As my friend and I walked the Camino again in September, we both agreed that, during the intervening years since we had last walked the route it had become very crowded, and had lost some of its rugged appeal. There is, of course, nothing wrong in being surrounded by every nationality under the sun. In fact it was great to mix with young enthusiastic South Koreans, sophisticated and very well equipped Japanese, singing Russians, silver haired Americans, and many other nationalities from around the world, but it was a bit of a stampede at times.
Fortunately, we were walking fairly slowly, so often the first flush of pilgrims would overtake us in the morning and allow us to experience some solitude. Beth and I have walked many of the pilgrim routes that criss-cross Europe, and it is possible to find some where you can walk all day without meeting anyone. But the Camino, due to all the publicity that has surrounded it in the last few years, has become very attractive especially for first-time walkers. It still continues to offer a varied selection of reasonable facilities, amazing scenery and the usual camaraderie that you experience with walkers wherever you might be. However, I personally find the crowds something of a hassle and I object to the use of mobile phones, but suspect medieval pilgrims would have been the first to use them had they been around. What I certainly didn’t object to was that there are now many cafés that have opened up serving ‘flat whites’ and fresh orange juice!
Surprisingly, Beth said she was very tempted to walk again in the winter, maybe even over the Christmas holidays when it would undoubtedly be peaceful. As most of the municipal hostels remain open throughout the year it would be possible to complete The Way, although one might have to walk longer distances between hostels each day. However, that wouldn’t matter if it was cold and crisp; not so good, of course, if it was pouring with rain. The majority of municipal hostels in Spain do not supply blankets, so a first-class sleeping bag would be ‘a must’. We then began to discuss one of our favourite topics, ‘food’. It would be unlikely that any of the ‘pop up cafes’ would be open, so it would be back to relying on the little shops you find in the villages. The majority of my girlfriends think I am completely mad, for both walking long distances and staying in hostels for 6 Euros a night. And I am sometimes inclined to agree, when I have been obliged to stick to the rules and leave at 8 in the morning, after the person in the next bed has disturbed you with a cacophony of snoring throughout the night.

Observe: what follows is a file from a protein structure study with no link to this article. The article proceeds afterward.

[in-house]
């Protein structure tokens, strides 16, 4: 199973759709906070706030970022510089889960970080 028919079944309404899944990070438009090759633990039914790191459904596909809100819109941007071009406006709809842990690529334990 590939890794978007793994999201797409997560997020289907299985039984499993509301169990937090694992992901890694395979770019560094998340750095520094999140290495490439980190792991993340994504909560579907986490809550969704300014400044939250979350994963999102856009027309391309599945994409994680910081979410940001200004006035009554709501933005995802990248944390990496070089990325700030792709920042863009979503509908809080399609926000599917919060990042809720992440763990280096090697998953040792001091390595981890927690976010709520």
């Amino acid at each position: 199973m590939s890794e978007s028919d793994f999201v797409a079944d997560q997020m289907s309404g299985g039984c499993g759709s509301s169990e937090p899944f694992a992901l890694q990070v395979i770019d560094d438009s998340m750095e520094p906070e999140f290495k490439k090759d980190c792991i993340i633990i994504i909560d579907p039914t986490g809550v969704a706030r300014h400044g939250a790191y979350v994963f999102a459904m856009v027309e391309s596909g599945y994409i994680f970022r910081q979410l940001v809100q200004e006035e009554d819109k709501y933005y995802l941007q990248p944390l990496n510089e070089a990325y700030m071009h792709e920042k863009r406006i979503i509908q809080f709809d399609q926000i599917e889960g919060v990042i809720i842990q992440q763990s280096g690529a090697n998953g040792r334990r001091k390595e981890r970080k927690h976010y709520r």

But there are many compensations, the main one being how cheap it is. You can walk for weeks without breaking the bank, and arriving after a wonderful day’s walk, then sussing out the hostel facilities, particularly the communal kitchen, can be a lot of fun. Also, Beth and I find the challenge of preparing a meal from items you find in the local shop is a very levelling experience. We always eat frugally but tastily, with lots of vegetables, salads, nuts, and fruit etc. This September I went down one whole dress size and felt quite unnerved when, on my return home, friends kept asking me if I was ‘O.K?’
It always surprises me how little food you need when you walk. I find the less I eat the more energy I have. My regime whilst walking is always no dairy products, red meat, wine or spirits. Although my indulgence is to share a glass of beer or two with Beth at the end of the day. As neither of us have eaten much, and this is our aperitif before dinner, it’s also the time when we become a little giggly, and put the worlds to rights. I guess we are not that much different to medieval pilgrims in our use of convenience foods, bread, cheese, nuts, fruit, honey and wine. We decided if we were walking one Christmas we would have to splash out on a Santiago Tart, made from eggs, almonds, sugar, butter and lemon. Simply delicious.
Being deprived of luxuries for a short time and acknowledging that we all eat and have far too much ‘stuff’ is an important reason for me to continue walking. Nevertheless, I recklessly of course, fall back very quickly into my old habits after completing a walk. I’ve already started on the mince-pies and mulled wine prior to Christmas.